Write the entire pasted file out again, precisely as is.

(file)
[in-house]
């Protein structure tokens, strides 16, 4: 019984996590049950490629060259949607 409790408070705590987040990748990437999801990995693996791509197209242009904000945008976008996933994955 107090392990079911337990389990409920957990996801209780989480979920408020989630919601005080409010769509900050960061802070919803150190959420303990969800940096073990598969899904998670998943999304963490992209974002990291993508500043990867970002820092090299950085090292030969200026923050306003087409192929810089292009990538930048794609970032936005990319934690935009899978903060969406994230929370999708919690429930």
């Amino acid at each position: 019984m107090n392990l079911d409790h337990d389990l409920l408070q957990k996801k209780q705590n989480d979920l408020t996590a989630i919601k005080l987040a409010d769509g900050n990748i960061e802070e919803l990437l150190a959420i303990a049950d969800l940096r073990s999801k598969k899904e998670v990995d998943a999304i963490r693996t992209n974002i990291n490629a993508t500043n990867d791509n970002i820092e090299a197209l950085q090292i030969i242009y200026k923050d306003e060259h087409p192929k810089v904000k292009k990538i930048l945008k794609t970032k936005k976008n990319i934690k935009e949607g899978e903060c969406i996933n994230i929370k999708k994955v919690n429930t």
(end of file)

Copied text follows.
[in-house]
């Protein structure tokens, strides 16, 4: 019984996590049950490629060259949607 409790408070705590987040990748990437999801990995693996791509197209242009904000945008976008996933994955 107090392990079911337990389990409920957990996801209780989480979920408020989630919601005080409010769509900050960061802070919803150190959420303990969800940096073990598969899904998670998943999304963490992209974002990291993508500043990867970002820092090299950085090292030969200026923050306003087409192929810089292009990538930048794609970032936005990319934690935009899978903060969406994230929370999708919690429930």
């Amino acid at each position: 019984m107090n392990l079911d409790h337990d389990l409920l408070q957990k996801k209780q705590n989480d979920l408020t996590a989630i919601k005080l987040a409010d769509g900050n990748i960061e802070e919803l990437l150190a959420i303990a049950d969800l940096r073990s999801k598969k899904e998670v990995d998943a999304i963490r693996t992209n974002i990291n490629a993508t500043n990867d791509n970002i820092e090299a197209l950085q090292i030969i242009y200026k923050d306003e060259h087409p192929k810089v904000k292009k990538i930048l945008k794609t970032k936005k976008n990319i934690k935009e949607g899978e903060c969406i996933n994230i929370k999708k994955v919690n429930t």